States overdraw power in peak hours

Shortage of power during peak hours has led states to overdraw power from the central grid.

With a 10–12 per cent peak hour shortage, there are frequent complaints of states overdrawing power, attracting fines imposed by the Union Power Ministry.

Currently, the western region is under-drawing power while the northern region is drawing in excess mainly for agricultural activities due to failure of monsoon, sources in the Power Ministry said. 

India has five electricity grids -- Northern, Eastern, North Eastern, Southern and Western. All but the Southern grid are inter-connected. These grids are being run by the state-owned Power Grid Corporation, which operates more than 95,000 circuit km of transmission lines. One circuit km refers to one kilometre of electrical transmission line.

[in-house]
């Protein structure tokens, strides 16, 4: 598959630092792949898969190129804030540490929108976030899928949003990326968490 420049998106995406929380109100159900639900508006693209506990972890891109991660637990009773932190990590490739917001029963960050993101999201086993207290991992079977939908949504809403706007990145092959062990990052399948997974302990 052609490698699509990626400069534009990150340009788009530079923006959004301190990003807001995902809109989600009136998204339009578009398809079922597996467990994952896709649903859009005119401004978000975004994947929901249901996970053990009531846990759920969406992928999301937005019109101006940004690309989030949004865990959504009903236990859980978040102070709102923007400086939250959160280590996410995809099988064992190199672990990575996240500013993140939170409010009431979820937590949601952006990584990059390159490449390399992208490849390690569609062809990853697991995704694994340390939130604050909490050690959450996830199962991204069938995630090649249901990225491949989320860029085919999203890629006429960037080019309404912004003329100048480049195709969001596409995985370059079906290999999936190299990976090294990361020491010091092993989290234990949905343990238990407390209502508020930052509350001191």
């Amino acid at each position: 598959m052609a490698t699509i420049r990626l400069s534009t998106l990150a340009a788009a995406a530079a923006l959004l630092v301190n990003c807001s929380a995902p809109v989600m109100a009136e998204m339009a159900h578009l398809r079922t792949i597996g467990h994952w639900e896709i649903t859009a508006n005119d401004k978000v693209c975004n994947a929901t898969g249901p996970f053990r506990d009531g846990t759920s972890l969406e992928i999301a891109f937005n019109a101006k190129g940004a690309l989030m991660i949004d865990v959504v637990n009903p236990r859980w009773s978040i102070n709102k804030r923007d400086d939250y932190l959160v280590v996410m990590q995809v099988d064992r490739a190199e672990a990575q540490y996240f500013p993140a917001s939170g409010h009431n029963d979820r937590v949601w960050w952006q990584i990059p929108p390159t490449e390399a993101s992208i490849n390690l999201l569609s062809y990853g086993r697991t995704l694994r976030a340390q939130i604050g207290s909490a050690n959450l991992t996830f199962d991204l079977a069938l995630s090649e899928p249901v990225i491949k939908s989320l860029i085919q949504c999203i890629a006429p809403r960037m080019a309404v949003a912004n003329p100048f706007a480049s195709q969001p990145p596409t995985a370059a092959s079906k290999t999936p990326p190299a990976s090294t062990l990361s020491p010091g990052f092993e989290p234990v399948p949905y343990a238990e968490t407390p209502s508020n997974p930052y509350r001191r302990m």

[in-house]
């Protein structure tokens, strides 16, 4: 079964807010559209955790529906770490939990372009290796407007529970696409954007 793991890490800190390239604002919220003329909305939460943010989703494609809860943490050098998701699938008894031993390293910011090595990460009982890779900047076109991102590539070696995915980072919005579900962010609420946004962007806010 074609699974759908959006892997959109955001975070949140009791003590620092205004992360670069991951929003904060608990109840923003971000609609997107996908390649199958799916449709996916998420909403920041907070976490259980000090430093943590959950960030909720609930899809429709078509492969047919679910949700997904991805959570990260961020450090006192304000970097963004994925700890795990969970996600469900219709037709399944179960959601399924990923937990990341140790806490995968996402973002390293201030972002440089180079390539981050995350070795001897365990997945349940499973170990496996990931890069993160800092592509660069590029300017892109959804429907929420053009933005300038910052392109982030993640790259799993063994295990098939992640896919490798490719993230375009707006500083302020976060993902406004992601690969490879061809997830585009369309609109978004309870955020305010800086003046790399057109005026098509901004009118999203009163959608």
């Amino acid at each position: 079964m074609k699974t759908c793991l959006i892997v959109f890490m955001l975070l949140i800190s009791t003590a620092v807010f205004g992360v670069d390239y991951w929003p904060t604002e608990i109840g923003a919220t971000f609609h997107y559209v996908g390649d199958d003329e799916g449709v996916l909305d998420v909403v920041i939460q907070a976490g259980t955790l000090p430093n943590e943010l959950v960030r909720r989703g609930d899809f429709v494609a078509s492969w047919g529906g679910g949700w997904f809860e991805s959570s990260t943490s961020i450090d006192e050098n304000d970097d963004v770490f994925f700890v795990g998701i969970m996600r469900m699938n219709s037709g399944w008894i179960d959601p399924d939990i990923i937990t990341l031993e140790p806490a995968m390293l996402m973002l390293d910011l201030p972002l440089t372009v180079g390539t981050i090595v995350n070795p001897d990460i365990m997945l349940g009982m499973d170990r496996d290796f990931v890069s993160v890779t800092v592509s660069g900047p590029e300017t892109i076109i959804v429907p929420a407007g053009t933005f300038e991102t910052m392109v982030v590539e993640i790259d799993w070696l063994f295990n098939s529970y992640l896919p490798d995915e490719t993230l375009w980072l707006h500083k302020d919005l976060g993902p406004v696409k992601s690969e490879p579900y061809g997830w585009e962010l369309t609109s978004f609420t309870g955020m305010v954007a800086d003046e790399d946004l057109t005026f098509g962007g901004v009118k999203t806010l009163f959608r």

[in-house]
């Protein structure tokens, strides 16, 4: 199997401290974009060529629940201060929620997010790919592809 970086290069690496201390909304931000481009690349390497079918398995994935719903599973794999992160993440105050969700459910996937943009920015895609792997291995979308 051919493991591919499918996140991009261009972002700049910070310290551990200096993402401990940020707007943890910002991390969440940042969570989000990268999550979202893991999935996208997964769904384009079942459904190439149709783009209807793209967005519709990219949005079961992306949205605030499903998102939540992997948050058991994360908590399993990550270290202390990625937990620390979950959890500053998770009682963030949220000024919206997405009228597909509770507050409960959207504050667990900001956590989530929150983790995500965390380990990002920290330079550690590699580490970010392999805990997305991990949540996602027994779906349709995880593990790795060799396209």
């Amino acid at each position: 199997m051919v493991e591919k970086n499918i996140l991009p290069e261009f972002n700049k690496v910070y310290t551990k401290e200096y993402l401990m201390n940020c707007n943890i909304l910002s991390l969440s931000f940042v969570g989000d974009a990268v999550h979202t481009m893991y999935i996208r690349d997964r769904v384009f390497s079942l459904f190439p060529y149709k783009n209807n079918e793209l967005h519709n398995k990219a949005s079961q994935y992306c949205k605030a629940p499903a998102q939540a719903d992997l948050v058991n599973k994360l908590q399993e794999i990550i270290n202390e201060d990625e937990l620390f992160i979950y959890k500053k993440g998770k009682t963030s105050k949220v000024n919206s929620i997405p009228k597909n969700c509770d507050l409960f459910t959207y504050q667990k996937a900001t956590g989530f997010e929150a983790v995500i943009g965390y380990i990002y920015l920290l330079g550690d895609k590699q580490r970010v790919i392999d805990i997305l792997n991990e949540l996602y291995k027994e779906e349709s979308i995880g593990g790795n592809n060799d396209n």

Interestingly, the Southern grid has not faced a blackout since the one on September 11, 2001 due to grid collapse. The blackout triggered by an electrical fault, had had a cascading impact on all Southern states.

As per the Indian electricity code, the grid frequency should be 49.5-50.2 Hz. However, when the grid collapsed on Monday, frequency of northern grid at which electricity is transmitted was 50.46 Hz, which is above normal. This shows some states are over-drawing power, a senior official from Power Ministry said.

Widening gap

“Emerging demand-supply gap is the main reason behind this major breakdown. There is a need for comprehensive review of the power sector ... further reforms in the sector are needed,” FICCI Secretary General Rajiv Kumar said.

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